My first swim into the deep end of the management pool was as an inventory manager. Over the years I keep coming back to the principles of effective inventory management again and again. As the second highest expense in a veterinary practice, having a solid knowledge of how to manage inventory is critical to a veterinary practice’s success.
Data points to monitor for effective inventory management
Recently, I’ve worked with several inventory managers to get their practices’ systems under better control. As part of my inventory consult, not only do we review their current systems, but we also review their data. There are several key data points you should be monitoring closely when it comes to inventory in your veterinary practice:
- Cost of inventory (pharmaceuticals, and hospital goods)
- Parasiticide expenses
- Laboratory expenses
- Radiology and surgery expenses
- Pet food expenses
- Over-the-counter goods expenses
- Retail products expenses
From an expense perspective, a good rule-of-thumb goal for total expenses for all of these variable costs is 19-21% of gross revenue. If your practice has high acceptance of laboratory recommendations especially when it comes to preventive care, your variable expenses will be slightly higher. To be sure you are on-track, each one of these expense data points should be measured as a direct ratio to the revenue they generate. Trended over time, you can easily spot problems before they occur. But when we aren’t paying attention, things can easily sneak up on us.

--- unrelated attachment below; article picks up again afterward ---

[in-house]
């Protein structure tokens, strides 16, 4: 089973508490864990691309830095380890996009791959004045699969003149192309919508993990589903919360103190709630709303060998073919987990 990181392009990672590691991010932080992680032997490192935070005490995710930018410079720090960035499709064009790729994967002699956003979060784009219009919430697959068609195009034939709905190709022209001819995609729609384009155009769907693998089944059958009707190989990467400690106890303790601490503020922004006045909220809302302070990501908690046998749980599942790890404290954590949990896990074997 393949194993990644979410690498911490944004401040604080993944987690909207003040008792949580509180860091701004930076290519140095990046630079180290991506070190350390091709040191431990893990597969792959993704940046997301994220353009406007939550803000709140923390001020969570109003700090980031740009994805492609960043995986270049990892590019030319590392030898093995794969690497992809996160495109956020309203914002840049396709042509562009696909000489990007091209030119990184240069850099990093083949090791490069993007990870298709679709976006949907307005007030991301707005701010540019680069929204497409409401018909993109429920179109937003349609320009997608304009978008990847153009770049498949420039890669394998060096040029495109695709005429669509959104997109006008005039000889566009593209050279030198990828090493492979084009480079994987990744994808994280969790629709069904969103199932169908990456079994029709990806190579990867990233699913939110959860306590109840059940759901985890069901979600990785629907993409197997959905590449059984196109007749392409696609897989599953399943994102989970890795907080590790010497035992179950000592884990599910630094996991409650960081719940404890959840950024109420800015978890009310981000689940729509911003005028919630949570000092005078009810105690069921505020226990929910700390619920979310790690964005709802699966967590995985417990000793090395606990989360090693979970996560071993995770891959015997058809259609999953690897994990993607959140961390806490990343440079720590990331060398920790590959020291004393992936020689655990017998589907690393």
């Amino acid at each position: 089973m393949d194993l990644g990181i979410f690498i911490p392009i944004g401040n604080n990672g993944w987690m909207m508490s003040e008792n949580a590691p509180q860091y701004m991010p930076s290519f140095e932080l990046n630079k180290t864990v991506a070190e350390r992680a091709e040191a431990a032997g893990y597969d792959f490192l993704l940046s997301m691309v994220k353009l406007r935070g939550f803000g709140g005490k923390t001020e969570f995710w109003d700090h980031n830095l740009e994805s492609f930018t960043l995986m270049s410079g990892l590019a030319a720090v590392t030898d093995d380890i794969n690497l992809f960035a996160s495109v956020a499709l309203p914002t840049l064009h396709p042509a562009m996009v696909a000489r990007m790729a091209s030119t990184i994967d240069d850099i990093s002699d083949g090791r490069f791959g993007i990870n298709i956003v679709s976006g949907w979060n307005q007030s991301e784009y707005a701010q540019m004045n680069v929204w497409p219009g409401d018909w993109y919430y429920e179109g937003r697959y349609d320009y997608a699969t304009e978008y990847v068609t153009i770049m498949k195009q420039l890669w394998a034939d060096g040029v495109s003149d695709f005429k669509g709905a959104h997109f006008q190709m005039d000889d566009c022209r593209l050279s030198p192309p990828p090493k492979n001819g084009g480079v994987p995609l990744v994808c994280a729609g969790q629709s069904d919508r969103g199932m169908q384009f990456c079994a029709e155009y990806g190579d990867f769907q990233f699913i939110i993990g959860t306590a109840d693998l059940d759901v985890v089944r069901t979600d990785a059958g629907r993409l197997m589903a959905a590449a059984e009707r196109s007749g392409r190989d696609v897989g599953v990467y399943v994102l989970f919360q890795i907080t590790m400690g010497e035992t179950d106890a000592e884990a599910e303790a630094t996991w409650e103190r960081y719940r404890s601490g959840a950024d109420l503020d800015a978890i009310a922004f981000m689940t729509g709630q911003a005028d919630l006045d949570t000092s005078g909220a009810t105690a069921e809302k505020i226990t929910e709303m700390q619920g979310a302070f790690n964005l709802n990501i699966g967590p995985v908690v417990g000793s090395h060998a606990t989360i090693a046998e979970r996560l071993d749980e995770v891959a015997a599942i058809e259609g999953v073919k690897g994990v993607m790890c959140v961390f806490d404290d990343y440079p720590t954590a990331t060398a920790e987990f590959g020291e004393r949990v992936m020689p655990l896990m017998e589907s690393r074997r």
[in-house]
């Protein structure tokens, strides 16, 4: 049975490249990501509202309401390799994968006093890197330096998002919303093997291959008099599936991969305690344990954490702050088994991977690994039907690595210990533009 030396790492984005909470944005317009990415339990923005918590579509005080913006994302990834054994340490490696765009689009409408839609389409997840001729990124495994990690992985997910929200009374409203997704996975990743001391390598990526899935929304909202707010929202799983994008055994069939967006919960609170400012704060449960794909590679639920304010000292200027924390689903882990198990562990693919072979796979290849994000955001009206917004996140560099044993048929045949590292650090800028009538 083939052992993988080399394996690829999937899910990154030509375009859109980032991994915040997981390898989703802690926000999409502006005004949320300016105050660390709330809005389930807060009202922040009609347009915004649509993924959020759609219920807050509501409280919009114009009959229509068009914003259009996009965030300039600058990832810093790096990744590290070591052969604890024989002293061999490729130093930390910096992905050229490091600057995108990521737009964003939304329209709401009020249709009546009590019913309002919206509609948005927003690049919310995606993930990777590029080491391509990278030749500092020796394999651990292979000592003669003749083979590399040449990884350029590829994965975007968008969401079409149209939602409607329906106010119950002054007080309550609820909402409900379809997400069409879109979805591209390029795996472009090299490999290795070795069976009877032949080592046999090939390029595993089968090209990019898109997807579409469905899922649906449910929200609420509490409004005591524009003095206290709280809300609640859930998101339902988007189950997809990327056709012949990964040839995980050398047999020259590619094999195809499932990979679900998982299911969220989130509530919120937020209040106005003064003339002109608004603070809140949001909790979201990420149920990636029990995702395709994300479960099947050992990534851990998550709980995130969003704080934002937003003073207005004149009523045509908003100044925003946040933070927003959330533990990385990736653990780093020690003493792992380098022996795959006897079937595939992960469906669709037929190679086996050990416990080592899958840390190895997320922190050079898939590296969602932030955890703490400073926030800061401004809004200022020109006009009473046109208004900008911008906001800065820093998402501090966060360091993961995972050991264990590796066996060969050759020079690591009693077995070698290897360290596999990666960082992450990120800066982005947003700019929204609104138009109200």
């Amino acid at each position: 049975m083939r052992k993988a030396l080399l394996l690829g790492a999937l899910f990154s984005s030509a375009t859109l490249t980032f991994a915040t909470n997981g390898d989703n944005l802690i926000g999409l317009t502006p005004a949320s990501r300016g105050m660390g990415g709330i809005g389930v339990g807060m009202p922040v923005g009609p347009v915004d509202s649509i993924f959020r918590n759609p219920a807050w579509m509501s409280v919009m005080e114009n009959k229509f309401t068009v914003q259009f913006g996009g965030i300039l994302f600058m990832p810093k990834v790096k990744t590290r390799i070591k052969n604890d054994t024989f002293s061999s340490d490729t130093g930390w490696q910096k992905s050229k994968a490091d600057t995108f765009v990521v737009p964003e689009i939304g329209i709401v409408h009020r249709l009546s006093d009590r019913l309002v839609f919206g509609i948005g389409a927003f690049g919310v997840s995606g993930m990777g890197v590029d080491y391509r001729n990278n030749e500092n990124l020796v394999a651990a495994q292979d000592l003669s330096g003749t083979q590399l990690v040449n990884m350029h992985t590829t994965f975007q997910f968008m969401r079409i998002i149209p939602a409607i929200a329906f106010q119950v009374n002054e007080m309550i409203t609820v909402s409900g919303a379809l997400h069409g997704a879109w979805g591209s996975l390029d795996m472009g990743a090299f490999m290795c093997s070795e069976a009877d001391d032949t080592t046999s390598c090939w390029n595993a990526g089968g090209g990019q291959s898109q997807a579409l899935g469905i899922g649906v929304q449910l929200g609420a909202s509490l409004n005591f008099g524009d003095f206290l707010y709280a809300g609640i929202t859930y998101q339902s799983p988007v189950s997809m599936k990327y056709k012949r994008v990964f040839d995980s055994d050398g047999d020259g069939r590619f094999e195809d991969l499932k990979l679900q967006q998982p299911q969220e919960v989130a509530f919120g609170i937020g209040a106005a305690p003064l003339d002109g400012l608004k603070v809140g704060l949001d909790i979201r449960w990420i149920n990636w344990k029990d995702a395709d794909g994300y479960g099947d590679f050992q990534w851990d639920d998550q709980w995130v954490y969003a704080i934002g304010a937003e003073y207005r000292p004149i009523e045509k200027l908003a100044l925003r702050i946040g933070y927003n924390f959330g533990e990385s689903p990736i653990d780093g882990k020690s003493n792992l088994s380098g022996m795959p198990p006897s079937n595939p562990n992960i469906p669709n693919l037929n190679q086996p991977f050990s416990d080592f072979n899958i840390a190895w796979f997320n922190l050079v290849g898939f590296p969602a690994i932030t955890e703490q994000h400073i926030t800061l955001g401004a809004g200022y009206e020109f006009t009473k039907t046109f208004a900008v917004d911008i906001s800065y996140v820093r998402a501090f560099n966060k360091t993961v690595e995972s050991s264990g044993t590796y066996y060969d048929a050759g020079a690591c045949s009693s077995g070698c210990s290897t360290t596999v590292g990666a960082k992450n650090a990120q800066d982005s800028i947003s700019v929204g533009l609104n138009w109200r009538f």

How to properly determine parasiticide markups is a common problem for veterinary practices
It was during a recent inventory consult that I spotted a problem related to parasiticide mark-up. I have since confirmed this problem in at least four additional practices, and it was a major topic of discussion and questions during an inventory session I taught at a recent FVMA annual conference in Tampa, which leaves me to believe that this isn’t an isolated incident.
Today’s veterinary practices are confused as to how to mark-up their parasiticides. When I was an inventory manager in the late 1990’s, it was pretty simple—-we marked every parasiticide product up 150%. It was a time when there was little to no competition in this area of prescribed products. However, times have dramatically changed and with it, so have our approaches to marking up these products. Today’s veterinary practices are marking up parasiticides anywhere from 55% to 150%, with little rhyme or reason. It’s time to get back to basics in not only monitoring our inventory data, but also in calculating our break-even points and using mark-ups that yield a desired profit in all areas of our inventory.
A formula for calculating a break-even analysis on a product
When calculating a break-even point on a product, you need to consider both the soft costs and the hard costs, along with the wholesale unit cost of the product. Soft costs include ordering and holding costs and they typically account for 23-35% of the cost of a product. Hard costs are the costs associated with paying the veterinarian for dispensing an item when they are compensated by the production or pro-sal methods. This can be anywhere from 10-25%, depending on the practice and the product.
[bctt tweet=”To perform a break-even analysis on a product, use the following formula:
Unit cost + Hard cost + Soft cost + (Profit X sales price) = Sales price”]